Word learning in preschoolers: are bilingual 3-year-olds less guided by mutual exclusivity than their monolingual counterparts?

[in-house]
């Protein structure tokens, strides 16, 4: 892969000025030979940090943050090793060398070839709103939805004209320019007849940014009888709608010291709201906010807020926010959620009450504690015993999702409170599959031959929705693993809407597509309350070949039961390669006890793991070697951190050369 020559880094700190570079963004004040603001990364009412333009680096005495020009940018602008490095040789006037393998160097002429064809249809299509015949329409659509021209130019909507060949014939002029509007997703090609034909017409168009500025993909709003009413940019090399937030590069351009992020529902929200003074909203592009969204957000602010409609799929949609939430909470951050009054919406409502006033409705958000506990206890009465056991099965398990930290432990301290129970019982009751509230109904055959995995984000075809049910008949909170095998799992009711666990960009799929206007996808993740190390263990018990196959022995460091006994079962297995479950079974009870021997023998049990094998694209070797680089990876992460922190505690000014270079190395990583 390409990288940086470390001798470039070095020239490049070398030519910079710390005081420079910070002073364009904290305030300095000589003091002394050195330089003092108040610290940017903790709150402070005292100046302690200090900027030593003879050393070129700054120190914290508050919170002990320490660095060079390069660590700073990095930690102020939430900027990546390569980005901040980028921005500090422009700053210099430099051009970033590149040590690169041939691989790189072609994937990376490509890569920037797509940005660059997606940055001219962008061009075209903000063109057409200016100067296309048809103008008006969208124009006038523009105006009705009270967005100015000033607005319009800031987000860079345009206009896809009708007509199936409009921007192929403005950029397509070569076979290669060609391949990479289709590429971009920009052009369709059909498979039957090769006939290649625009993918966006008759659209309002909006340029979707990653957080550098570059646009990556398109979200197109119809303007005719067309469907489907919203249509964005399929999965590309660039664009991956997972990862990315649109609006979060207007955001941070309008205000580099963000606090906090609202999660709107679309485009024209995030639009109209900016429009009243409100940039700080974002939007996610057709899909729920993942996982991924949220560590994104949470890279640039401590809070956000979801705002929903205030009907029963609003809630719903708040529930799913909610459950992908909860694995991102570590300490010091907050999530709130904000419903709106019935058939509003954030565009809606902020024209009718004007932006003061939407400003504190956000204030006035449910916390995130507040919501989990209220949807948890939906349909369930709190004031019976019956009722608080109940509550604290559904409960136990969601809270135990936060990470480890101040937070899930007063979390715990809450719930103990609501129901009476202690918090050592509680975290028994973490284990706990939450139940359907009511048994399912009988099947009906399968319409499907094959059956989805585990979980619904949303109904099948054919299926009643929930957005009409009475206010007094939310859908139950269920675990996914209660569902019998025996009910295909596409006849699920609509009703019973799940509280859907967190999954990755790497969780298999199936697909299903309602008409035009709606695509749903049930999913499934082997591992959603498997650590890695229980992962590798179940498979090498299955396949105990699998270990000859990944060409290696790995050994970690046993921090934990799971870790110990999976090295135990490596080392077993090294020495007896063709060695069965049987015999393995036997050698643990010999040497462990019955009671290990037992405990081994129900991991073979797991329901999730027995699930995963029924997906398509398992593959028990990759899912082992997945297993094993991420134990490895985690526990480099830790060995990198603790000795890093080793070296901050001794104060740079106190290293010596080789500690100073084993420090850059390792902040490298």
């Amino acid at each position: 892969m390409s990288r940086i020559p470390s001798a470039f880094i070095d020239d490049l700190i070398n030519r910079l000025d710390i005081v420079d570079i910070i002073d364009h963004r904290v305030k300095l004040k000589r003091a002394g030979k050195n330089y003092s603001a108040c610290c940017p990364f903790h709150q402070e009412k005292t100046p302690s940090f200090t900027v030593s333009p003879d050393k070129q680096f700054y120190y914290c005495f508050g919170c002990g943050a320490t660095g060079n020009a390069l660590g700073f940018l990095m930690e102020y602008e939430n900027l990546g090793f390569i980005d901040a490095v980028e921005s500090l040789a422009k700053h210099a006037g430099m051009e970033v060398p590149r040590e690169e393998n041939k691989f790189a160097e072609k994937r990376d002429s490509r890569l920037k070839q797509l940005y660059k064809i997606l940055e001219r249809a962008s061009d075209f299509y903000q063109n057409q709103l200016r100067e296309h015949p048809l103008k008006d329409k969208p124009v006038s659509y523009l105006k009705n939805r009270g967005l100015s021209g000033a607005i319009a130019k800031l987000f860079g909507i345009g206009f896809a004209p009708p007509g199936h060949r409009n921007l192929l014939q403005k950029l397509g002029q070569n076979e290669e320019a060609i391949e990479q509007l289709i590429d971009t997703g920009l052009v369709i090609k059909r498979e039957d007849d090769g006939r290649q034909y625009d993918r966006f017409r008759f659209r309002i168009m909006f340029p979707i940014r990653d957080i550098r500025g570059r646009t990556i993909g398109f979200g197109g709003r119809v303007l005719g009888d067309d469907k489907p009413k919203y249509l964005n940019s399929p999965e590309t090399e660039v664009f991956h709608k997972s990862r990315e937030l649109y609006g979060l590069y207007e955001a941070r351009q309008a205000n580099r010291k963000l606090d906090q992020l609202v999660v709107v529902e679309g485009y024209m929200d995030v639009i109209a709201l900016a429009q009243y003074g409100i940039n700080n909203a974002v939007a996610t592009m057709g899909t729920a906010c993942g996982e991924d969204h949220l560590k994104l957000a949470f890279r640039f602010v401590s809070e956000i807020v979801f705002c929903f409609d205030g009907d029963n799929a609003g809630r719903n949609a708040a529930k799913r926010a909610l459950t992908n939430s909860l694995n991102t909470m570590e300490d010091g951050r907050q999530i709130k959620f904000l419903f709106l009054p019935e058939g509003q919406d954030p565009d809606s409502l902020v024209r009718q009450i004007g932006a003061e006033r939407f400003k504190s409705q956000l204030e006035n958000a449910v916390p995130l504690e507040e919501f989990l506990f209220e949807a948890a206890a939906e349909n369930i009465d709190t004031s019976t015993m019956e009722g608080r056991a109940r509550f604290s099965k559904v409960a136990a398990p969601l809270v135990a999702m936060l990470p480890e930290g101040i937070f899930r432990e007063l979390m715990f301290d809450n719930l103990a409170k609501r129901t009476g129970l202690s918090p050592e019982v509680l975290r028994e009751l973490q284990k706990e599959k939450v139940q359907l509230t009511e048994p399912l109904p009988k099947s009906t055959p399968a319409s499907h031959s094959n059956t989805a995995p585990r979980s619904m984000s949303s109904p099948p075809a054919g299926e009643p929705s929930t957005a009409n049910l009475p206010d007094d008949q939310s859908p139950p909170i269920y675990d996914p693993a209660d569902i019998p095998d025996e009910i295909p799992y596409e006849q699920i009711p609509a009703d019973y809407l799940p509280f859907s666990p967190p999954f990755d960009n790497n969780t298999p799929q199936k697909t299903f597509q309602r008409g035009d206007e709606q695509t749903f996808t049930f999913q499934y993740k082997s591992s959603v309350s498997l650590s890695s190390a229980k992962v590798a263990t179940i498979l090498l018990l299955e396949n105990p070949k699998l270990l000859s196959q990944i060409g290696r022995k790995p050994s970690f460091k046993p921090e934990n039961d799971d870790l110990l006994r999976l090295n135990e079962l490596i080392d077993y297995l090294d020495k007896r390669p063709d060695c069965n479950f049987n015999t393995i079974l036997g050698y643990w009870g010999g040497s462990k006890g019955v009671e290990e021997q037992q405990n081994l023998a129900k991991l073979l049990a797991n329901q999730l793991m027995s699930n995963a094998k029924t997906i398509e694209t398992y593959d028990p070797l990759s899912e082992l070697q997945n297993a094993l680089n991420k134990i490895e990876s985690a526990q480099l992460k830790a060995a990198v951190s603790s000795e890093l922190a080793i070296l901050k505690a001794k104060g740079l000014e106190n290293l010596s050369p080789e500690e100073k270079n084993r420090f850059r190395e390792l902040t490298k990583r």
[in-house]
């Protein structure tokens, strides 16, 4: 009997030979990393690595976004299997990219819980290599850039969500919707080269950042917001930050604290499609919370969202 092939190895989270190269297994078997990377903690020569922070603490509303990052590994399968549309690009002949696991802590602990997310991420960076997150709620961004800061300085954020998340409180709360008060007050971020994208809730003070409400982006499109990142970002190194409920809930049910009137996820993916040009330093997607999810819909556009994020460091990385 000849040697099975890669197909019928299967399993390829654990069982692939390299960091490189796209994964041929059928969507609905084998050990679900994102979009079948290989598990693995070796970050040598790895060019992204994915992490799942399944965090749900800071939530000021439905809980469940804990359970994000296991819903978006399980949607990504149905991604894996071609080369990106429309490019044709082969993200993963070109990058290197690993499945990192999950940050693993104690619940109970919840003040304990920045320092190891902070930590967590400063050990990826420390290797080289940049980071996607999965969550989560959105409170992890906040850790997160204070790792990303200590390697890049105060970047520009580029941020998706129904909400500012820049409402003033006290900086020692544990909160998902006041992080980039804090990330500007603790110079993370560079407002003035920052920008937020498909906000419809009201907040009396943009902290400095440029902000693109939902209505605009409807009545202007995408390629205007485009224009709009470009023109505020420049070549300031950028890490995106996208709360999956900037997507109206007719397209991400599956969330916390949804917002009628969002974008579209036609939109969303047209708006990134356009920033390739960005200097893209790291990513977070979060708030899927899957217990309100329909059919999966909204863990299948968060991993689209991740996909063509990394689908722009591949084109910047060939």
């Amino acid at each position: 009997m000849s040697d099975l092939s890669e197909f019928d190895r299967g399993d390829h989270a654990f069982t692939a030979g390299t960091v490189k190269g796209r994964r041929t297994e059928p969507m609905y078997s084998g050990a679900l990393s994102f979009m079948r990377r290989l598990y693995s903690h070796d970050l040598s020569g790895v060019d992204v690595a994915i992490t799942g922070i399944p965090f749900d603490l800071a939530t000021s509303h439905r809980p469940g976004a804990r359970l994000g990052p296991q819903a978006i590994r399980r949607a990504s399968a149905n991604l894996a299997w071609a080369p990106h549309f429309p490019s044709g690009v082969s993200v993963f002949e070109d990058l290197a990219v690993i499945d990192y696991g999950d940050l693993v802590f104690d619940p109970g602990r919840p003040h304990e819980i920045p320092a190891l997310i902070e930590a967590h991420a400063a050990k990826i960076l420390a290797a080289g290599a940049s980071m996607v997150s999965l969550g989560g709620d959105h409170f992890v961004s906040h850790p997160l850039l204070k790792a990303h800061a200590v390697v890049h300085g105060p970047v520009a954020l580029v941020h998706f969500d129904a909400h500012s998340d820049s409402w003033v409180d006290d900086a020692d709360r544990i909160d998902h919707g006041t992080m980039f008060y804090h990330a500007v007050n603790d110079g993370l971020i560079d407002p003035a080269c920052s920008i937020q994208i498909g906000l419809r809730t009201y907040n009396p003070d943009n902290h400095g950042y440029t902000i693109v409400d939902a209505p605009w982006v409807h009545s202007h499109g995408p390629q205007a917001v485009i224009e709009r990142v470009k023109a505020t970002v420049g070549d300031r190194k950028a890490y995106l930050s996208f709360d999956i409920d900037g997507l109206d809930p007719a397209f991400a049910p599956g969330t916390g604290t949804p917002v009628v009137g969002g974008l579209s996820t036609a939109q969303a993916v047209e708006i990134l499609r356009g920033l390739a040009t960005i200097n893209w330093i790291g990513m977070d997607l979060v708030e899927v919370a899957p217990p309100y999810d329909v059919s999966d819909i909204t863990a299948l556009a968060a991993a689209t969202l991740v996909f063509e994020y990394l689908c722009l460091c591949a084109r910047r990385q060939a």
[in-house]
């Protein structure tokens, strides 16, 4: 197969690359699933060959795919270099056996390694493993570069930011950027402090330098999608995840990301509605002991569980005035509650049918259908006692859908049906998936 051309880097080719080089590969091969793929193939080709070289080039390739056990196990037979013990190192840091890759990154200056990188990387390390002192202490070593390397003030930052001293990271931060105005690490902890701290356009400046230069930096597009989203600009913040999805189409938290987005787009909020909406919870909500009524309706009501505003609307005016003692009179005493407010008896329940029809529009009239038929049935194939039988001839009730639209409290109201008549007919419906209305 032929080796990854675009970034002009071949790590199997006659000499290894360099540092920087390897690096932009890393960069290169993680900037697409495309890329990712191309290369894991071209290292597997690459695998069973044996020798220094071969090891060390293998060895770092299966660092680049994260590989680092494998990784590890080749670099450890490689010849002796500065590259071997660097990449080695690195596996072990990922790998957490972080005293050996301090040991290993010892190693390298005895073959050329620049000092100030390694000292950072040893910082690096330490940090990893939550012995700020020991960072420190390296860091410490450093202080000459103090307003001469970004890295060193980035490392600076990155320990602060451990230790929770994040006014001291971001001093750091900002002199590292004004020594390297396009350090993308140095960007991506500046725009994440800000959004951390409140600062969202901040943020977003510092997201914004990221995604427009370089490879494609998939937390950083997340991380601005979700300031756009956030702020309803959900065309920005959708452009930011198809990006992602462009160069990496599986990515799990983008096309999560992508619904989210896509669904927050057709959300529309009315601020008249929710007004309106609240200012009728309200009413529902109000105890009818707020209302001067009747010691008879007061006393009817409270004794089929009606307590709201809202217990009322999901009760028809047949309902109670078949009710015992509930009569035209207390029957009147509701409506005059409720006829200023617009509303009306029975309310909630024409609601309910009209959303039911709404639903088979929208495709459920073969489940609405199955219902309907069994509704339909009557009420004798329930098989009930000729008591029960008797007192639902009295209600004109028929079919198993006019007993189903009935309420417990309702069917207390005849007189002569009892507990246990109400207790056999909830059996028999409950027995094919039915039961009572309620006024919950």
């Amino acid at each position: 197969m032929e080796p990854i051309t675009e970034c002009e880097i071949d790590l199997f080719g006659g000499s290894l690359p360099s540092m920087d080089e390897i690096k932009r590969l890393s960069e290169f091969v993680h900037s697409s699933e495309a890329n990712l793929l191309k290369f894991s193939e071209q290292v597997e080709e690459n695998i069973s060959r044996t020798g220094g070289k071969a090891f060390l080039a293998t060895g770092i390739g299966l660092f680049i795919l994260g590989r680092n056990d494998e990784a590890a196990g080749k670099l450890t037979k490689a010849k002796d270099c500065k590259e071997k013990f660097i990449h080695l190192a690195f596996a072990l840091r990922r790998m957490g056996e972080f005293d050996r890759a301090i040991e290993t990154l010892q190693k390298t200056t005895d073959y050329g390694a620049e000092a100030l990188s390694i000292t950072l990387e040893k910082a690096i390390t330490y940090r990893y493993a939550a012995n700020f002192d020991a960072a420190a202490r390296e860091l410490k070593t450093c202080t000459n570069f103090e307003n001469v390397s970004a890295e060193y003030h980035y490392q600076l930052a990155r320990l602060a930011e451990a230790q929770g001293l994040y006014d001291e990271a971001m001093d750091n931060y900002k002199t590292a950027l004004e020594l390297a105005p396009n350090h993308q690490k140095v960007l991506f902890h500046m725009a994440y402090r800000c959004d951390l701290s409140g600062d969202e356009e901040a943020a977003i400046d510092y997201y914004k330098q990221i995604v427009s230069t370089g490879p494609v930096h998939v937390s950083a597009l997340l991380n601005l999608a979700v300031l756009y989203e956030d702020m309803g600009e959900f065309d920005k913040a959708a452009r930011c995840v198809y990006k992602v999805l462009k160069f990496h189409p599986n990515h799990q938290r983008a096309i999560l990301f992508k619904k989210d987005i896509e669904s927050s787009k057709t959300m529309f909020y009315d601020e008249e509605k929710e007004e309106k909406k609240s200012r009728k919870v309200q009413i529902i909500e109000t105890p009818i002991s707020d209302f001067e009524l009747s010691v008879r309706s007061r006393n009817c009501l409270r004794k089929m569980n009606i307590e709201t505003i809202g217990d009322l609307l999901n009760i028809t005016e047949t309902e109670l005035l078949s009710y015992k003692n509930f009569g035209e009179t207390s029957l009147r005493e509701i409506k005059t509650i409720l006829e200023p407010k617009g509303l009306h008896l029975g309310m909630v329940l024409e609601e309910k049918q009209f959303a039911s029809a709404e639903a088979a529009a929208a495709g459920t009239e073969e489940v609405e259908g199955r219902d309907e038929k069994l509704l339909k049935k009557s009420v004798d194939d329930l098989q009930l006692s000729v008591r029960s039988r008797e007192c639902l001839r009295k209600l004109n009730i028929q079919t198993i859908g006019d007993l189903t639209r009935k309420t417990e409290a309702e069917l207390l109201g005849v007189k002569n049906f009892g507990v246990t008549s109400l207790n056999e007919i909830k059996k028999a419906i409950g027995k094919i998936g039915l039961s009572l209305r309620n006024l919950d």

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A fundamental question in developmental linguistics and developmental psychology is how young children learn new words. While some researchers suggest that words are primarily learned through experience, others argue that the acquisition process is guided by innate lexical biases. One of the most widely studied biases is the Mutual Exclusivity Bias (ME), which describes children’s preference for just one label per concept. The disambiguation effect in ME has been demonstrated extensively with ostensive paradigms requiring young monolingual children to choose between familiar and novel labels in identifying unfamiliar objects. However, evidence for ME within languages in bilingual children is mixed. In the present study, a productive naming paradigm was used to assess 3-year-olds’ tendency to adopt novel labels for familiar items (a variant on Merriman and Bowman’s (1989) rejection/correction effect). Five monolingual and 5 bilingual children aged 2;11-3;6 were tested in English. Following a training session when the experimenter applied novel labels to 3 of 12 pictures of familiar objects, the children played two successive naming games. The first game involved further reinforcement of the novel labels by the experimenter while the second game did not. In the first game, the bilingual children adopted novel labels more frequently (Mdn=.40) than the monolingual children (Mdn=.13) and Mann-Whitney’s (one-tailed exact) U=3.0, was significant, p<0.05 with a large effect size (r=-.63). In contrast, only one bilingual produced a novel label in the second game. Measures of receptiveness in the training session displayed asymmetries between production and comprehension. Overall the results suggest that experience of two languages plays an important role in learning novel labels. The findings are consistent with an account of ME as a heuristic learned from monolingual input, the application of which varies in bilingual preschoolers according to both ambient language and socio-pragmatic context. The results are discussed in the context of what insights can be gained from possible extensions to the experiment.